Google today announced a partnership with Silicon Valley chip maker Movidius to help bring more powerful image recognition technology directly to smartphones. In current devices, those kinds of capabilities are typically restricted to cloud-based apps, which communicate with servers to tap into advanced artificial intelligence techniques for performing facial recognition and other tasks. The new collaboration, however, will see Google place Movidius' MA2450 chip inside Android handsets to allow them to understand and identify images like faces and street signs in real time, without the need to upload photos and wait for algorithms to do their magic in the cloud.
The potential is huge for people with disabilities — an image-recognizing smartphone could help blind individuals more easily maneuver urban areas or converse with familiar people on the street. It's an extension of what Google already does with Google Translate, which works entirely offline and allows users to hold their phone in front of words in a foreign language and see the text translated on the screen. This time, though, Google is trying to crack the difficult problem of recognizing objects and even people, not just text. Google Photos, the company's storage software, already does this in the cloud, letting you search for things like mountains or flowers online and see corresponding photos, but only when connected to Google servers.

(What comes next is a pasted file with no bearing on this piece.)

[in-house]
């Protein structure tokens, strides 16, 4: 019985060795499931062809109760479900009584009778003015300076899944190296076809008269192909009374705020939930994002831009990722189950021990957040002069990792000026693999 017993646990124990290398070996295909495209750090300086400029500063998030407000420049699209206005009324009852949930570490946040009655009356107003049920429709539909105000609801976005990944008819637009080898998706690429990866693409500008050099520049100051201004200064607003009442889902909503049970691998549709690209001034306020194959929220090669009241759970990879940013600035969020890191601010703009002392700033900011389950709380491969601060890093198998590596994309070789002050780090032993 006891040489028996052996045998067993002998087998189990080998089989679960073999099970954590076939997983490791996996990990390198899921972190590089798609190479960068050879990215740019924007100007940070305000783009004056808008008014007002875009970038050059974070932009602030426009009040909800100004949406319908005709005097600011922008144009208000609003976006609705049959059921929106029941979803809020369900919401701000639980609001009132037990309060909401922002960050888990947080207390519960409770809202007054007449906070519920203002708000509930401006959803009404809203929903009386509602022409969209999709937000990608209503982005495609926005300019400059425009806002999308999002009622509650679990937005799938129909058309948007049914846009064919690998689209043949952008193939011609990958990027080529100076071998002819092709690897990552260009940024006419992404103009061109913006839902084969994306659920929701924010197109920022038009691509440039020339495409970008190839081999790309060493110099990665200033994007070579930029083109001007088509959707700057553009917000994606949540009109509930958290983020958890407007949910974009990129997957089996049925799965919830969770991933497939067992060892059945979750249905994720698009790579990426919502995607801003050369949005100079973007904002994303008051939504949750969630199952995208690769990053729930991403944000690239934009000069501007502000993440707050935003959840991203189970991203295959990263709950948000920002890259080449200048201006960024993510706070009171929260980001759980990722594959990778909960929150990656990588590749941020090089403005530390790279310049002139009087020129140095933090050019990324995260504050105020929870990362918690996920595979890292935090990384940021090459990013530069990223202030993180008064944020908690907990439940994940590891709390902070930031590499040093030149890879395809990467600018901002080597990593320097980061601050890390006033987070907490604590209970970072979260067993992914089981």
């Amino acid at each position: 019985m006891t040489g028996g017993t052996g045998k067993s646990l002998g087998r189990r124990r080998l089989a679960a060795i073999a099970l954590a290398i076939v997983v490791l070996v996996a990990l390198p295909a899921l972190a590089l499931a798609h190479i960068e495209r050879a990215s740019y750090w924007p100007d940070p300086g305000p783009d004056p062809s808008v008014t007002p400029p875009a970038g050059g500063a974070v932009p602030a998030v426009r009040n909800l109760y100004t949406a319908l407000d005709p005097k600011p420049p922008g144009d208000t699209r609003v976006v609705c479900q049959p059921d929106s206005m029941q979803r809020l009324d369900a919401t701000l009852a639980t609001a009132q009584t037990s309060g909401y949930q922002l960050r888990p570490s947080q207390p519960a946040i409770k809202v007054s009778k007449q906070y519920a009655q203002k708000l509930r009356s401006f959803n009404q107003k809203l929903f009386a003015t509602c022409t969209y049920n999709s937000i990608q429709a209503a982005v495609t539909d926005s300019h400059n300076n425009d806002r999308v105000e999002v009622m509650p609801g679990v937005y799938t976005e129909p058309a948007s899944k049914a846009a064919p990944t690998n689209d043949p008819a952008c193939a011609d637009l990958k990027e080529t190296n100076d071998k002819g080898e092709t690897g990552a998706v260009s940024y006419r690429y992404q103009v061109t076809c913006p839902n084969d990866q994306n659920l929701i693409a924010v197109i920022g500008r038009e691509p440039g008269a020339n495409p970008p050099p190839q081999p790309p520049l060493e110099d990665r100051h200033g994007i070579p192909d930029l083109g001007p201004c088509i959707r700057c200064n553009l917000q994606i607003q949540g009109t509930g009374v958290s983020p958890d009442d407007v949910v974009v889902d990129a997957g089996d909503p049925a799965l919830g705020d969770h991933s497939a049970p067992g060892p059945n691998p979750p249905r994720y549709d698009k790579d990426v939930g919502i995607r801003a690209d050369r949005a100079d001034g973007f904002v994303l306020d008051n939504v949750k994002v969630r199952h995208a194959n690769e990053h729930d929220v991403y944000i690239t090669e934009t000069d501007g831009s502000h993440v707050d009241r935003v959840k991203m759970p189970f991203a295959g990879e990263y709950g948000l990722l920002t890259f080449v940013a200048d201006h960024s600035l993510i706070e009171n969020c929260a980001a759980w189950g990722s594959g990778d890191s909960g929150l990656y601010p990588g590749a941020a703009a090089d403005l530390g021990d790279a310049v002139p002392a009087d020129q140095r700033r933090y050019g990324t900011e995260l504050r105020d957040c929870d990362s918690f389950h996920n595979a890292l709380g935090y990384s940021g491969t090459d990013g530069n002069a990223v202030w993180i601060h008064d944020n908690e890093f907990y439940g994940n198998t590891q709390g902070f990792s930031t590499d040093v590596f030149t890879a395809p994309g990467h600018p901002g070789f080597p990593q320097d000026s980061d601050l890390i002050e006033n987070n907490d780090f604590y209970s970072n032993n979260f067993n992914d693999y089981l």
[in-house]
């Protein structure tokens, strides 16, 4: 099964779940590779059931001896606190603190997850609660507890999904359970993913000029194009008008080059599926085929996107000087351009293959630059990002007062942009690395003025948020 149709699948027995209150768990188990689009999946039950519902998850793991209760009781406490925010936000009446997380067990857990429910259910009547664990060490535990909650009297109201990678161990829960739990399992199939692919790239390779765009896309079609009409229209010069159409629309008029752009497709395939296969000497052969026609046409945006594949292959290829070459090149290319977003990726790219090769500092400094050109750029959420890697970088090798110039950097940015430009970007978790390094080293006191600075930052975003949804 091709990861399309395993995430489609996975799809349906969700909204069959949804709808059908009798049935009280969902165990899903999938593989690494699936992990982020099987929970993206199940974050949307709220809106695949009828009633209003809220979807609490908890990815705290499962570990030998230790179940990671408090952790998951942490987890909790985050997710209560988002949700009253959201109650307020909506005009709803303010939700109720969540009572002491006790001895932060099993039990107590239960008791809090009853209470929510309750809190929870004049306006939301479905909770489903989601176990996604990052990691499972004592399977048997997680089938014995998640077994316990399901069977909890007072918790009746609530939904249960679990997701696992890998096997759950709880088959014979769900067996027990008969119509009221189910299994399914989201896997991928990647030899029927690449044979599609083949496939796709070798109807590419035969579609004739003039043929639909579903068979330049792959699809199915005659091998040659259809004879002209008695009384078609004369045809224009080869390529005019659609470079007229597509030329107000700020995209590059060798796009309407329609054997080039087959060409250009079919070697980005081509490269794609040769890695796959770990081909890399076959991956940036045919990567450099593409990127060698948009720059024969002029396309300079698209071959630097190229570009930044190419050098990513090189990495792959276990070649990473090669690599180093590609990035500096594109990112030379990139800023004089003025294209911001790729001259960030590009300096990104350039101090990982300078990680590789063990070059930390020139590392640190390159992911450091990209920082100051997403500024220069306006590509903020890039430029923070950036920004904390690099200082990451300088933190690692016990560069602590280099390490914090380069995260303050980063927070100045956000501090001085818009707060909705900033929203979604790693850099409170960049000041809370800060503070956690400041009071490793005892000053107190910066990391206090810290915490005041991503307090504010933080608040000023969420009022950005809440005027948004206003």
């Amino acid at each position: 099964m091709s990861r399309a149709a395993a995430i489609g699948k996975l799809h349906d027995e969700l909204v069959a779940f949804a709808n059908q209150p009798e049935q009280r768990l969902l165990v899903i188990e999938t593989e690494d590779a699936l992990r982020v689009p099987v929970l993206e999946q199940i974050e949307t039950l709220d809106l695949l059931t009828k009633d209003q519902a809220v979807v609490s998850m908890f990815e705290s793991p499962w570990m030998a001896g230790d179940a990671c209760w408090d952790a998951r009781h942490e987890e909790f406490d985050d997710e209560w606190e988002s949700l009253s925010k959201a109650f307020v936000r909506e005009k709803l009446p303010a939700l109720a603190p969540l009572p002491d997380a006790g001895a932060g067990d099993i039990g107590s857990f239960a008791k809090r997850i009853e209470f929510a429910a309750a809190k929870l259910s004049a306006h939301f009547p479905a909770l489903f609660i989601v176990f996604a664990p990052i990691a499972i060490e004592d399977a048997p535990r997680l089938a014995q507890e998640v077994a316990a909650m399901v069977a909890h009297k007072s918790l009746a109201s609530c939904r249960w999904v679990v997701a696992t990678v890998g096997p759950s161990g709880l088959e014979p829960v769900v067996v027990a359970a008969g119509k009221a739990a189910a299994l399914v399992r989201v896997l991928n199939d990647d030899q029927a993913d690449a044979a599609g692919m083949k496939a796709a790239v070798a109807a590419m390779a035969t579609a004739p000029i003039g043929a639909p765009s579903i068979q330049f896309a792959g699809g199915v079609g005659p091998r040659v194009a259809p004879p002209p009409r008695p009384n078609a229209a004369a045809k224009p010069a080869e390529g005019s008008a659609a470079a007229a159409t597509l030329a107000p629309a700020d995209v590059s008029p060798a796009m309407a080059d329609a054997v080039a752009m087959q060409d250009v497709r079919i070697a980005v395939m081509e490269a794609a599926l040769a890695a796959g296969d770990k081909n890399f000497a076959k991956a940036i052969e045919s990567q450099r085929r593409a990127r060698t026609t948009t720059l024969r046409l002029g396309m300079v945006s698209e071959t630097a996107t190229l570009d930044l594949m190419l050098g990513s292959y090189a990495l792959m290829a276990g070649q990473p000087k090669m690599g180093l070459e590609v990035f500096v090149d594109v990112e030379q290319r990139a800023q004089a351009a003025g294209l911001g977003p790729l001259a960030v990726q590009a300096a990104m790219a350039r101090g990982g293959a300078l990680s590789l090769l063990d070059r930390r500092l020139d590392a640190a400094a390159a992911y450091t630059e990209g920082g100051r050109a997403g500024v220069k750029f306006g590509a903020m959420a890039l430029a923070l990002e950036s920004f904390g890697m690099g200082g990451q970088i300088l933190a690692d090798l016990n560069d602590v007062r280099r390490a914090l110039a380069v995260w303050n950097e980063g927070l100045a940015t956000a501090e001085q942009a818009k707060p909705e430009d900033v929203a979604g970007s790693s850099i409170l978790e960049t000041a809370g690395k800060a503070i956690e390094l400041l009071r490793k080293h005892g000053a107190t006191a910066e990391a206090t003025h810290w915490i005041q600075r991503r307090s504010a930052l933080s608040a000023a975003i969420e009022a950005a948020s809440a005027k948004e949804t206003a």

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Movidius, which specializes in computer vision, has worked with Google in the past on Project Tango, the company's initiative aimed at allowing phones to 3D map real-world environments. "By working with Movidius, we’re able to expand this technology beyond the data center and out into the real world, giving people the benefits of machine intelligence on their personal devices," Blaise Agϋera y Arcas, Google's head of machine intelligence, said in a video. Movidius chief Remi El-Ouazzane says Google will launch a new generation of devices with Movidius' technology in the "not-too-distant-future."